Nvidia yesterday introduced Quantum-2, its new networking platform that features NDR InfiniBand (400 Gbps) and Bluefield-3 DPU (data processing unit) capabilities. The name is perhaps confusing – it’s not a quantum computing device and even Nvidia is getting into the true quantum computing market with its cuQuantum simulator. The name stems from the legacy line of Nvidia/Mellanox Quantum switches. That said, the new Quantum-2 platform specs are impressive.
Jensen Huang, Nvidia CEO, introduced the new platform during his keynote, “Quantum-2 is the first networking platform to offer the performance of a supercomputer and the shareability of cloud computing. This has never been possible before. Until Quantum-2, you [would] get either bare metal high performance or secure multi-tenancy. Never both. With Quantum-2 your valuable supercomputer will be cloud native and far better utilized,” said Huang who ticked through Quantum-2’s key features.
“Performance isolation keeps the activity of one tenant from disturbing others. A telemetry-based congestion control system keeps high data rate senders from overwhelming the network and jamming to traffic for all. Generation three SHARP (scalable hierarchical aggregation and reduction protocol) has 32 times higher in switch processing to speed up AI training. A nanosecond precision timing system can synchronize distributed applications like database processing, lowering the overhead of waiting and handshaking needed to avoid race conditions,” he said.
To some extent the new platform pulls together earlier technologies into a single package. Nvidia says “Quantum-2 is the most advanced end-to-end networking platform ever built. It comprises a “400Gbps InfiniBand networking platform that consists of the NVIDIA Quantum-2 switch, the ConnectX-7 network adapter, the BlueField-3 data processing unit (DPU) and all the software that supports the new architecture.”
At the heart of the new Quantum-2 platform is the Quantum-2 InfiniBand switch, a 57-billion transistor chip fabricated using TSMC’s 7-nanometer process; it’s slightly bigger than the Nvidia’s A100 GPU with 54 billion transistors. It features 64 ports at 400Gbps or 128 ports at 200Gbps and will be offered in a variety of switch systems up to 2,048 ports at 400Gbps or 4,096 ports at 200Gbps — more than 5x the switching capability over the previous generation, Quantum-1. (See official announcement)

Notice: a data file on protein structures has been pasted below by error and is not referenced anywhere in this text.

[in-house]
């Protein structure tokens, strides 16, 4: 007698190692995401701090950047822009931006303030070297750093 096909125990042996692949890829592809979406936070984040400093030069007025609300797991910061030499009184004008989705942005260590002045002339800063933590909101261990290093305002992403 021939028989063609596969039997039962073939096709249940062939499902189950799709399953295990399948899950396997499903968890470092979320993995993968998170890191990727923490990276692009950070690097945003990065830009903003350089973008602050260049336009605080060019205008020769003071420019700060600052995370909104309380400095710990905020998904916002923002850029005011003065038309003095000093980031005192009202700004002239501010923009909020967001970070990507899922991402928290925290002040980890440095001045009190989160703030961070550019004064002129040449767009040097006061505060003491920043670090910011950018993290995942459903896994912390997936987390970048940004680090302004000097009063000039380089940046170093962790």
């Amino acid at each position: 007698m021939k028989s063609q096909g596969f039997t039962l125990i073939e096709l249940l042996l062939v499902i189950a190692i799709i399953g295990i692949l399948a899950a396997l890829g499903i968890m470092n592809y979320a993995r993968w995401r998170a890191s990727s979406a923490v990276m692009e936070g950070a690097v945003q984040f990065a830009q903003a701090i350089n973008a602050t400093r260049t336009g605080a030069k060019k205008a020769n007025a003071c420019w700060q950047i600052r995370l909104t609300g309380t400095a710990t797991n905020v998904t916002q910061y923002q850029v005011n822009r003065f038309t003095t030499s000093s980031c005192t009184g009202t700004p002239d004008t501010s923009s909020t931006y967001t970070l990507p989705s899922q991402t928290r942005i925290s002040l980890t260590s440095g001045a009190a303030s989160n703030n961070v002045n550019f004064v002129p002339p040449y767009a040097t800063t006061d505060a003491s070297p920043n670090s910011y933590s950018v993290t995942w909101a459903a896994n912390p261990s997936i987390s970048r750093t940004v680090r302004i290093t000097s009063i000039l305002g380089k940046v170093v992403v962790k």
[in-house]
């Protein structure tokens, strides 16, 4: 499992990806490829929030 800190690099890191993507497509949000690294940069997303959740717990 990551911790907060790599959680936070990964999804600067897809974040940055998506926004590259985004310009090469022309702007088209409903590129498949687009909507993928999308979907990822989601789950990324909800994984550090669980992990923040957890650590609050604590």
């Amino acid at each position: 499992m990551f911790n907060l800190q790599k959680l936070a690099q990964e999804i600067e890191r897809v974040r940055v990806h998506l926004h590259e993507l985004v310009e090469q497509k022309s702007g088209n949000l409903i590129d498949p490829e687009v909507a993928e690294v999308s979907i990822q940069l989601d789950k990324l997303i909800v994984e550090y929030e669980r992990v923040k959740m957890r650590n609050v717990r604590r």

Nvidia reported the Quantum-2 switch is “now available” from a wide range of infrastructure and system vendors around the world, including Atos, DataDirect Networks (DDN), Dell Technologies, Excelero, GIGABYTE, HPE, IBM, Inspur, Lenovo, NEC, Penguin Computing, QCT, Supermicro, VAST Data and WekaIO.
Interestingly, Nvidia is offering two versions of the new Quantum-2 networking platform: “The NVIDIA Quantum-2 platform provides two networking end-point options, the NVIDIA ConnectX-7 NIC and NVIDIA BlueField-3 DPU InfiniBand.”
ConnectX-7 is being billed by Nvidia as the world’s leading HPC networking chip, doubling the performance of ConnectX-6. Nvidia says it also doubles the performance of RDMA, GPUDirect Storage, GPUDirect RDMA and In-Networking Computing. ConnectX-7 will sample in January. The BlueField-3 DPU will sample in May.
Nvidia didn’t specify different uses cases for the two versions of the Quantum-2 platform, although private and public cloud providers are obvious markets along with large supercomputing centers. The expectation is that over time, there will be a preference for the DPU version.
“The DPU includes the ConnectX-7 IP, and adding Arm cores, more accelerations engines, and on board memory. We are seeing great eco system being developed around the DPU, using it for scientific applications offloads and accelerations, for infrastructure workloads, for security and isolation and so forth,” said Gilad Shainer, senior VP of marketing for networking, Nvidia.
“As the eco-system is being developed, we provide our customers with the flexibility to use the DPU or the ConnectX [version], based on their data center applications requirements. In the future, we believe that the DPU will become the default network adapter, for both compute and storage connectivity,” he said.
Nvidia also introduced DOCA 1.2, the latest version of its tool suite for the BlueField DPUs and showcased a few benchmarks. During his keynote, Huang also emphasized the steady expansion of the DPU ecosystem as shown below.
It will be interesting to see how the Quantum-2 platform-plus-DPU gambit plays out. Nvidia has consistently argued that its DPU-based offerings constitute more than a smartNIC. Nvidia contends the ability to offload key infrastructure chores such as networking, storage, and security management – which consume as much as 30 percent of CPU time in large datacenters and the cloud according to at least one study – is a critical requirement for advancing datacenter performance.
Huang is doubling down on that idea. During a post-keynote media Q&A held today (Wednesday), Huang said, “Quantum-2 is going to be the next-generation nervous system, the fabric, for large computer systems.”
Other chipmakers have jumped into the fray, for example Intel with its IPU (infrastructure processing unit). See HPCwire coverage from Hot Chips this year, Here Come the DPUs and IPUs from Arm, Nvidia and Intel.
Link to Nvidia press release, https://www.hpcwire.com/off-the-wire/nvidia-quantum-2-takes-supercomputing-to-new-heights-into-the-cloud/